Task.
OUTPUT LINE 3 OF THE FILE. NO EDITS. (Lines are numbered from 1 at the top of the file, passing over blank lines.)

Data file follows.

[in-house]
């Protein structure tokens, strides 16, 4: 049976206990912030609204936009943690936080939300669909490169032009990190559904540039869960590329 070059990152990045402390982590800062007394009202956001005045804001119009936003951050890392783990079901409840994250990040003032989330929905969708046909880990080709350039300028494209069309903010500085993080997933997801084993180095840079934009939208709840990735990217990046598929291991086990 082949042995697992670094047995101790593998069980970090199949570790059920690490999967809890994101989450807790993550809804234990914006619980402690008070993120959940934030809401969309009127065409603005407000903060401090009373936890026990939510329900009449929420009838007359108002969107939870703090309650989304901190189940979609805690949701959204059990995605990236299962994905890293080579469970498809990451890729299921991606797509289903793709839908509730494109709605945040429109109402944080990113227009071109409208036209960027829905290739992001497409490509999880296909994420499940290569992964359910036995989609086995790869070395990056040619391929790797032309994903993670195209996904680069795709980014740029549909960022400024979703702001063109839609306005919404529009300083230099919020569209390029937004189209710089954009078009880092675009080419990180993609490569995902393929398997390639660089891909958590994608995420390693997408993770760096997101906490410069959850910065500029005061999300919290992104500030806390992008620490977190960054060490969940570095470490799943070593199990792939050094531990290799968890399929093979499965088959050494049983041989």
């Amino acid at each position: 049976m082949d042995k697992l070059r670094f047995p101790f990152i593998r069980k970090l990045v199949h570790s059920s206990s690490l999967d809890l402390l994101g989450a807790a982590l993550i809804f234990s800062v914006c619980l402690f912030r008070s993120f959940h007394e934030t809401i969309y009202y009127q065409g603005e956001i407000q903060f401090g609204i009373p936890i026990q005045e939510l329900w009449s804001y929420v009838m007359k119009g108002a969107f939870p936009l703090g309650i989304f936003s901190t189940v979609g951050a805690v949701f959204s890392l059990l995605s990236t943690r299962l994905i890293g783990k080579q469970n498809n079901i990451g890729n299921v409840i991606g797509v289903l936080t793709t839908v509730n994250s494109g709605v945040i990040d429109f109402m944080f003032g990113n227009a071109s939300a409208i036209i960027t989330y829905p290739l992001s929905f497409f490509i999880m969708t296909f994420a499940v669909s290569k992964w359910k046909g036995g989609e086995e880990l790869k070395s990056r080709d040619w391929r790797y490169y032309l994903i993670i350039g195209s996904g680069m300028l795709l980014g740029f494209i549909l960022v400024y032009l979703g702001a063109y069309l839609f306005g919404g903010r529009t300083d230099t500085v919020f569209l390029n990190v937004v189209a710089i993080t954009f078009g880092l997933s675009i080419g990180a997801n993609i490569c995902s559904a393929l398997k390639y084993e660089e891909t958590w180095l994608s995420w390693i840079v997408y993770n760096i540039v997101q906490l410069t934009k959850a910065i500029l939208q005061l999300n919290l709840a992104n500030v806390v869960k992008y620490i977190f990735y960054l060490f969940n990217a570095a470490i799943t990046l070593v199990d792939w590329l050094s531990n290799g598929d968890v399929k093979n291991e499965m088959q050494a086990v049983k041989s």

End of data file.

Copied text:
């Amino acid at each position: 049976m082949d042995k697992l070059r670094f047995p101790f990152i593998r069980k970090l990045v199949h570790s059920s206990s690490l999967d809890l402390l994101g989450a807790a982590l993550i809804f234990s800062v914006c619980l402690f912030r008070s993120f959940h007394e934030t809401i969309y009202y009127q065409g603005e956001i407000q903060f401090g609204i009373p936890i026990q005045e939510l329900w009449s804001y929420v009838m007359k119009g108002a969107f939870p936009l703090g309650i989304f936003s901190t189940v979609g951050a805690v949701f959204s890392l059990l995605s990236t943690r299962l994905i890293g783990k080579q469970n498809n079901i990451g890729n299921v409840i991606g797509v289903l936080t793709t839908v509730n994250s494109g709605v945040i990040d429109f109402m944080f003032g990113n227009a071109s939300a409208i036209i960027t989330y829905p290739l992001s929905f497409f490509i999880m969708t296909f994420a499940v669909s290569k992964w359910k046909g036995g989609e086995e880990l790869k070395s990056r080709d040619w391929r790797y490169y032309l994903i993670i350039g195209s996904g680069m300028l795709l980014g740029f494209i549909l960022v400024y032009l979703g702001a063109y069309l839609f306005g919404g903010r529009t300083d230099t500085v919020f569209l390029n990190v937004v189209a710089i993080t954009f078009g880092l997933s675009i080419g990180a997801n993609i490569c995902s559904a393929l398997k390639y084993e660089e891909t958590w180095l994608s995420w390693i840079v997408y993770n760096i540039v997101q906490l410069t934009k959850a910065i500029l939208q005061l999300n919290l709840a992104n500030v806390v869960k992008y620490i977190f990735y960054l060490f969940n990217a570095a470490i799943t990046l070593v199990d792939w590329l050094s531990n290799g598929d968890v399929k093979n291991e499965m088959q050494a086990v049983k041989s």